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Pathways through the life course have changed considerably in recent decades. Many of our assumptions about leaving home, starting new relationships and having children have been turned upside down. It is now almost as common to have children prior to marriage as afterwards, and certainly much more common to live together before marrying than to marry without first living together. Women are more likely to remain in the labour force after having children and many families struggle with problems of work-family balance at some stage in their lives, particularly when they have young children. But…mehr

Produktbeschreibung
Pathways through the life course have changed considerably in recent decades. Many of our assumptions about leaving home, starting new relationships and having children have been turned upside down. It is now almost as common to have children prior to marriage as afterwards, and certainly much more common to live together before marrying than to marry without first living together. Women are more likely to remain in the labour force after having children and many families struggle with problems of work-family balance at some stage in their lives, particularly when they have young children. But how much has really changed? Is there really more diversity in how individuals transition through these life course stages, or just variations at the margin with most people following a standard work and family life course? This volume makes use of rich longitudinal data from a unique Australian project to examine these issues. Drawing on broader theories of social change and demographic transitions in an international context, each chapter provides a detailed empirical assessment of the ways in which Australian adults negotiate their work and family lives. In doing so, the volume provides important insight into the ways in which recent demographic, social and economic changes both challenge and reproduce gender divisions.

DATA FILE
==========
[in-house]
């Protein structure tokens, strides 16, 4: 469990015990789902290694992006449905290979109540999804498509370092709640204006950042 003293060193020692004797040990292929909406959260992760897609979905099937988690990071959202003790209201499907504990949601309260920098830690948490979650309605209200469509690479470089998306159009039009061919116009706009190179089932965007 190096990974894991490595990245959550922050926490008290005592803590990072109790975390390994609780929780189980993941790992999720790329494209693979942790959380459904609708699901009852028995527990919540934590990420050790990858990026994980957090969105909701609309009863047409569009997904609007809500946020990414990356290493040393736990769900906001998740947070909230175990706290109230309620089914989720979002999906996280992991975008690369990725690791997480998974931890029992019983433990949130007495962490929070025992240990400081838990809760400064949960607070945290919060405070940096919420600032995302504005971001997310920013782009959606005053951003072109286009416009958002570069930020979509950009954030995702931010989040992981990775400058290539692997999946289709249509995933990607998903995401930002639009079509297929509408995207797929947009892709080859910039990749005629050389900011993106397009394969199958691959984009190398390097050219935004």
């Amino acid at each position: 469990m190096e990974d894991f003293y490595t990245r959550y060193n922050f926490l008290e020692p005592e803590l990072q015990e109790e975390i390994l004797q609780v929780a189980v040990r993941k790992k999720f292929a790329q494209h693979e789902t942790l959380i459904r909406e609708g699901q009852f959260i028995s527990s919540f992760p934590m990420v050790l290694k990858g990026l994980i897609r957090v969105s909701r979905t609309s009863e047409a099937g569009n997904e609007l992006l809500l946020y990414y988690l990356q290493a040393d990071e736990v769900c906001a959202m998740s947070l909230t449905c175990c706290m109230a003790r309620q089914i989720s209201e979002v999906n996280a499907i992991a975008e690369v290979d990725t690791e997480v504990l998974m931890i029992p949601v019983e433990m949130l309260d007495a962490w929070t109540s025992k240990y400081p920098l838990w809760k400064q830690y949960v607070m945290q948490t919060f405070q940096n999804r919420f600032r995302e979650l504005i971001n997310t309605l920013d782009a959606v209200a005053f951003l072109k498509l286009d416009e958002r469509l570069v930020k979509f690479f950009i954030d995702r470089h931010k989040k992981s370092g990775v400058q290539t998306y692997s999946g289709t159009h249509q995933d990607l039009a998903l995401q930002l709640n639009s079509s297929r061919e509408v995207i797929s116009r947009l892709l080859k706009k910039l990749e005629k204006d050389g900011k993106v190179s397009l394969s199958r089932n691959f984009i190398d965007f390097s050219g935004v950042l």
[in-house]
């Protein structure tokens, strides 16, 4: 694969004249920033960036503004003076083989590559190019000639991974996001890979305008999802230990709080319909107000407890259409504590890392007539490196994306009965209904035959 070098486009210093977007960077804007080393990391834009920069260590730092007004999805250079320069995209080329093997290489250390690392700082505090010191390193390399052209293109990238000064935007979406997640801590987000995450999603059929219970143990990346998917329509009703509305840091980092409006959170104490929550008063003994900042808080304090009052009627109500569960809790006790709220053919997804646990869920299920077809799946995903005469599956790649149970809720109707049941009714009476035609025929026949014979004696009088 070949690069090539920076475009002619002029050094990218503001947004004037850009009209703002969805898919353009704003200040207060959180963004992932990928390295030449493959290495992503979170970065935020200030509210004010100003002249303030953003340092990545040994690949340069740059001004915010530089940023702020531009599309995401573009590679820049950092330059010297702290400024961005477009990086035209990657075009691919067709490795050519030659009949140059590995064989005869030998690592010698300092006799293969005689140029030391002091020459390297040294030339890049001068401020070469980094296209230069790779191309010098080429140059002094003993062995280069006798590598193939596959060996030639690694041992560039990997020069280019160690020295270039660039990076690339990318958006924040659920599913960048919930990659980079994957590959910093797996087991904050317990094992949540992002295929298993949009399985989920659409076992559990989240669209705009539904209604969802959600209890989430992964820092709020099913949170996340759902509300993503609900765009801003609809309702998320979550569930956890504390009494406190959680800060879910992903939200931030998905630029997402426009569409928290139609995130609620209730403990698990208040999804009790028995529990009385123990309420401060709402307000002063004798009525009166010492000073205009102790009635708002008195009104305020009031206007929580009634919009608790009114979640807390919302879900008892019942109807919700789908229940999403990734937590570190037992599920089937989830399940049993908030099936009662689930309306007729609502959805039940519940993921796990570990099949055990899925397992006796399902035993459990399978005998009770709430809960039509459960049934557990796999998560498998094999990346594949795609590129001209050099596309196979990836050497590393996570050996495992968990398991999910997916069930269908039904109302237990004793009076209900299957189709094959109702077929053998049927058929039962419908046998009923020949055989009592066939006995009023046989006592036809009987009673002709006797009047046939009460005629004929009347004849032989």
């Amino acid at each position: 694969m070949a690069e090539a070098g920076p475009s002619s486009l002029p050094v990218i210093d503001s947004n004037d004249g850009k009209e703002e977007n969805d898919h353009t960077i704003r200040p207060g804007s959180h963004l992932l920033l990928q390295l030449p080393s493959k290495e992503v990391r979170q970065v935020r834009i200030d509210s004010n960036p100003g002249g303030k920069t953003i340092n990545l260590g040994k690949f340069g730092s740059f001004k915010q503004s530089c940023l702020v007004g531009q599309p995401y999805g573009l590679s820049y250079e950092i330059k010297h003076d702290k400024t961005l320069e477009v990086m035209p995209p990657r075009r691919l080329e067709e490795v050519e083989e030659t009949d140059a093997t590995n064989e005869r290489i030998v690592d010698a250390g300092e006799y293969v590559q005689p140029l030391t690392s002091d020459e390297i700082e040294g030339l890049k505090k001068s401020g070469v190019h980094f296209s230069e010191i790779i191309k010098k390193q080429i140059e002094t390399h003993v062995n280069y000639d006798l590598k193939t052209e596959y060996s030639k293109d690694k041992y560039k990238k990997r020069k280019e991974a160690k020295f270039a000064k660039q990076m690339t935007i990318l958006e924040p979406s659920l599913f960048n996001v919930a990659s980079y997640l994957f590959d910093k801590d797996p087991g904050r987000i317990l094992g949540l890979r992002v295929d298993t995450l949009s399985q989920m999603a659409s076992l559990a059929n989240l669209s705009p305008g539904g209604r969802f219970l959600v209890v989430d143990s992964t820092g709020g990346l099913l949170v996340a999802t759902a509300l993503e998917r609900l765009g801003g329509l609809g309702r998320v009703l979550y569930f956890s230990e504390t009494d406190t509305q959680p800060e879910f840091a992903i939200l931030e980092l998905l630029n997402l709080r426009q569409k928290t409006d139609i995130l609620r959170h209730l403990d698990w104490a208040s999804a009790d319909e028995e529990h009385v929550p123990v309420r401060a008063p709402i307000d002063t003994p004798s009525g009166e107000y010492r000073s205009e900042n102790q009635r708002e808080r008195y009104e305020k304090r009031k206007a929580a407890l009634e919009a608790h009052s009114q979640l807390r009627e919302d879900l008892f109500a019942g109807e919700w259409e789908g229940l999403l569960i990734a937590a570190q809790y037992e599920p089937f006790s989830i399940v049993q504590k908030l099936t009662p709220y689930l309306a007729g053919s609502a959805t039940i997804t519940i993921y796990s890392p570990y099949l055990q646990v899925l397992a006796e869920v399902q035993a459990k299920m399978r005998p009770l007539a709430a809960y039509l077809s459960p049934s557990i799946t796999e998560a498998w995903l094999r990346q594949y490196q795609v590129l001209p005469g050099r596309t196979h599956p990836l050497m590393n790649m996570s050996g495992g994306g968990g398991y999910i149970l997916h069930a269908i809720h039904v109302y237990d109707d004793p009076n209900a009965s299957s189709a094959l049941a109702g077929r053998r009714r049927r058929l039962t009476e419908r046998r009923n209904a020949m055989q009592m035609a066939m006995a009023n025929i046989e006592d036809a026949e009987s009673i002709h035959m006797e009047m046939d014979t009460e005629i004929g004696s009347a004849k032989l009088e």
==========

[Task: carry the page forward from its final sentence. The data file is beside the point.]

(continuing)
• Produktdetails
  • Life Course Research and Social Policies
  • Verlag: Springer Netherlands
  • Artikelnr. des Verlages: 12826339
  • Erscheinungstermin: 23. Oktober 2012
  • Englisch
  • Abmessung: 246mm x 164mm x 20mm
  • Gewicht: 497g
  • ISBN-13: 9789048189113
  • ISBN-10: 904818911X
  • Artikelnr.: 28776750
Inhaltsangabe
Chapter 1: Introduction. Ann Evans and Janeen Baxter.- Chapter 2: The Second Demographic Transition meets Globalization: A Comprehensive Theory to Understand Changes in Family Formation in an Era of Rising Uncertainty. Melinda Mills and Hans-Peter Blossfeld.- Chapter 3: The Standard Family Life Course: An Assessment of Variability in Life Course Pathways: Elizabeth Thomson, Maria Winkler-Dworak and Sheela Kennedy.- 4: Generational Change in Leaving the Parental Home: Ann Evans.- Chapter 5: Relationship Pathways and First Birth in Australia: Peter McDonald and Anna Reimondos.- 6: Employment and the Life Course: Birth Cohort Differences of Young Australian Women: Jennifer Baxter.- Chapter 7: Who Gets Divorces? The Social Determinants of Marital Seperation over the Life Course: Belinda Hewitt.- 8: Pathways through the Life Course: The Effect of Relationship and Parenthood Transitions on Domestic Labour: Janeen Baxter, Belinda Hewitt, Michelle Haynes and Mark Western.-Chapter 9: Fatherhood and Men's Involvement in Paid Work in Australia: Edith Gray.- Chapter 10: Couple Strategies: Negotiating Working Time over the Life Course: Brigid van Wanrooy.-11: Occupational Standing over the Life Course: What is the Role of Part Time Work? Jenny Chalmers.- Appendix: Negotiating the Life Course Project: Anna Reimondos and Sue Trevenar.
Rezensionen
From the reviews: "Negotiating the Life Course is an edited volume by Ann Evans and Janeen Baxter that focuses on the life trajectories of Australian men and women. ... provides an elaborate compendium that recognizes the closely intertwined relationship between paid work and family in shaping the life course and succeeds in illustrating the driving forces behind life course changes in Australia. In this sense, this volume is a valuable resource for any scholar interested in comparative life-course research and in the Australian case in particular." (Christian Schmitt, European Journal of Population, Vol. 29, 2013)